What is the work-life balance dilemma? It probably differs at different socio-economic levels. For the more upwardly mobile, the dilemma is “Must I trade quality of life for standard of living?” or in other words, “I have to work so hard to earn the money to buy everything I aspire to and enjoy the leisure activities I want to enjoy, that I don’t have time to enjoy them”, while for the poorer people, the dilemma is “How can I have any quality of life when I am struggling to survive?”. The dilemma also no doubt intensifies in harsher economic times such as we see now – here the issue is probably working hard enough to earn enough money to maintain both necessities and luxuries bought earlier at cheaper interest rates.

There is no doubt that for many, if not most employees, there is a real struggle between conflicting priorities of the various important parts of their life. In South Africa this is probably heightened by factors such as our skills shortages, early promotions of people with short experience, safety and security issues and, for the mass population of employees, the sheer drudgery of long hours of commuting to and from work coupled with anxieties about lack of delivery of education and other social and community support services.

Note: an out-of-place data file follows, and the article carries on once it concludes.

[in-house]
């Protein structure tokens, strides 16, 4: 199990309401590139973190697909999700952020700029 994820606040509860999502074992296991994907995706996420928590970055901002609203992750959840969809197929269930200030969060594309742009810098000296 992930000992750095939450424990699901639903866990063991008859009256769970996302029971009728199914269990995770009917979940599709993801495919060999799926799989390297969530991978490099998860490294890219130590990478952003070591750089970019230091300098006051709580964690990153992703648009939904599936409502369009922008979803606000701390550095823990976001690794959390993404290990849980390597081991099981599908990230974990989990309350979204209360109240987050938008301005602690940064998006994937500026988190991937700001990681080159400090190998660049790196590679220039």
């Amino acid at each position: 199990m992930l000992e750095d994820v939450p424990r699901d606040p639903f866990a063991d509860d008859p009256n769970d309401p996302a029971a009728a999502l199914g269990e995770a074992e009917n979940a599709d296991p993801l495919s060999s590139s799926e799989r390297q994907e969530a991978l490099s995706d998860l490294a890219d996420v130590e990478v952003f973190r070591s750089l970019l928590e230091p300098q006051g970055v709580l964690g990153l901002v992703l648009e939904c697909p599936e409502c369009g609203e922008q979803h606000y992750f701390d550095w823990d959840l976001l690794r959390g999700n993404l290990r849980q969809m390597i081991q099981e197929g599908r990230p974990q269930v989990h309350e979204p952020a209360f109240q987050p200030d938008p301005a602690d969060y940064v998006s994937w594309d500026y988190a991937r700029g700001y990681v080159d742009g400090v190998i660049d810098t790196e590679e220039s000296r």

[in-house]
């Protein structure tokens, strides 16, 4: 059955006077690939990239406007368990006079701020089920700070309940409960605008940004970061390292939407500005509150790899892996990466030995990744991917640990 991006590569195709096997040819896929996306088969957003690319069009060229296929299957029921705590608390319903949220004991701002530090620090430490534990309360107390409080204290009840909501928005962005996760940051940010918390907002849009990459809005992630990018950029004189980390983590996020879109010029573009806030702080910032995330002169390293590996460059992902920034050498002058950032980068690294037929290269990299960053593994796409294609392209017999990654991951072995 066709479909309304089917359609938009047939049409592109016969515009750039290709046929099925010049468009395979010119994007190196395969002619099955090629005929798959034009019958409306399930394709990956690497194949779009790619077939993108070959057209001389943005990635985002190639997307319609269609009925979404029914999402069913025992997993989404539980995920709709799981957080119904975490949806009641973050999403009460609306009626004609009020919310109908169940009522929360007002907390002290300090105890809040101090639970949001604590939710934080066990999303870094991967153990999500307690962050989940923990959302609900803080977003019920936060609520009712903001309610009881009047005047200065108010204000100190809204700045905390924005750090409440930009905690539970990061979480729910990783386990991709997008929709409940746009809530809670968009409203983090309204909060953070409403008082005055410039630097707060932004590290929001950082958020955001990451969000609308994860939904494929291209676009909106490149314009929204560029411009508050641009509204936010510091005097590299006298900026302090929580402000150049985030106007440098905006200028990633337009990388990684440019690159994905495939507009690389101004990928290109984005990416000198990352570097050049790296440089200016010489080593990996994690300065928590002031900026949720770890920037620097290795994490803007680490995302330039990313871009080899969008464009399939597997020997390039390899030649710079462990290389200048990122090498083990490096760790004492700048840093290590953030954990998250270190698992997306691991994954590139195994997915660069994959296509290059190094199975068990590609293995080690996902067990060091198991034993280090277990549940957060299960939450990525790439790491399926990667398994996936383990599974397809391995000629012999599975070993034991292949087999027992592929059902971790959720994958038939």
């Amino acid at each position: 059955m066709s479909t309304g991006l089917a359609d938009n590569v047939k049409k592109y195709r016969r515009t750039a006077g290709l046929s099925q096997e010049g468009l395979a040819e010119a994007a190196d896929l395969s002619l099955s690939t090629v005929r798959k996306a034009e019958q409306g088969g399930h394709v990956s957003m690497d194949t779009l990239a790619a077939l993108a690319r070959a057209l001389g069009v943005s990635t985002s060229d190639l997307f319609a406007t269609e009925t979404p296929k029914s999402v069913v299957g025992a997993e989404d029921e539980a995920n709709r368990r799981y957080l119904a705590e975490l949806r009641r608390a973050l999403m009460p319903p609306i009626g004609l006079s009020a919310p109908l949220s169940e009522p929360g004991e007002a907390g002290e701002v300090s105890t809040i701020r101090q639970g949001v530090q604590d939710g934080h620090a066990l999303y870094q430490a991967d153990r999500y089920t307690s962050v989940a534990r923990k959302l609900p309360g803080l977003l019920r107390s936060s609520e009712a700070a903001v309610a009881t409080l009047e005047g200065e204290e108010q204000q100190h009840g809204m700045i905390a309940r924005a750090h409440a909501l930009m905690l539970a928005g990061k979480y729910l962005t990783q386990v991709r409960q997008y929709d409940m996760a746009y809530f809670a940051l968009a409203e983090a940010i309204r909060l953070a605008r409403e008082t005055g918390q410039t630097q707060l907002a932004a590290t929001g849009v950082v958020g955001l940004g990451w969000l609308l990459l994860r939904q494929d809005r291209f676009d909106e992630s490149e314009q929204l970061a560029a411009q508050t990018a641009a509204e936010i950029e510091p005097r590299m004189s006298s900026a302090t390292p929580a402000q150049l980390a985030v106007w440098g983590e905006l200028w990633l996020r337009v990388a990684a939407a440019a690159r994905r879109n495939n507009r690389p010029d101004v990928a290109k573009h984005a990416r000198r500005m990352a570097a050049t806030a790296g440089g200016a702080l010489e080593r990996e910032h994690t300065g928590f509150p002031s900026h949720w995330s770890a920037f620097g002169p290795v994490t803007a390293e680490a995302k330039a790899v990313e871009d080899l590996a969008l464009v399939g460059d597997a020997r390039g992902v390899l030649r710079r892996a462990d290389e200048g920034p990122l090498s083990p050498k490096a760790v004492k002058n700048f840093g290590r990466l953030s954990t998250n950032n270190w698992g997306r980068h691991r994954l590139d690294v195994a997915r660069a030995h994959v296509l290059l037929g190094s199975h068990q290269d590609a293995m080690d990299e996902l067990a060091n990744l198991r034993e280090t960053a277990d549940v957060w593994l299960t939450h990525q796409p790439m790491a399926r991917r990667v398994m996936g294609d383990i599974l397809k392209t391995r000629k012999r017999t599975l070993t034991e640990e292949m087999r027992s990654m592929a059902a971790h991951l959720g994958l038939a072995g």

In many cases, this struggle is not made any easier by organisational attitudes and practices.  In one study of high-level executive women in the Western Cape, all participants indicated a “complete lack of support and understanding from their organisations”.  This is not a purely South African experience, as a similar study in the US found “a complete lack of organisational savvy in dealing with professional women, and a working environment not conducive to living a balanced life”. The conclusion of this study was that “organisations are merely paying lip service to the work-life balance issue”.[1]  The Best Employers 2007 study would seem to support this because out of the 38 companies profiled, only 12% mention work-life balance at all. Of the 6 companies who do mention it, most of them refer to flexible working hours or support services such as concierge, homework centres for children and access to financial/legal advice. One small company stands out as an exception – the CEO of Missing Link personally drives the work-life balance approach and he really walks the talk – staff are assessed on work-life balance during their performance reviews and could lose some of their bonus if they have let the balance slide.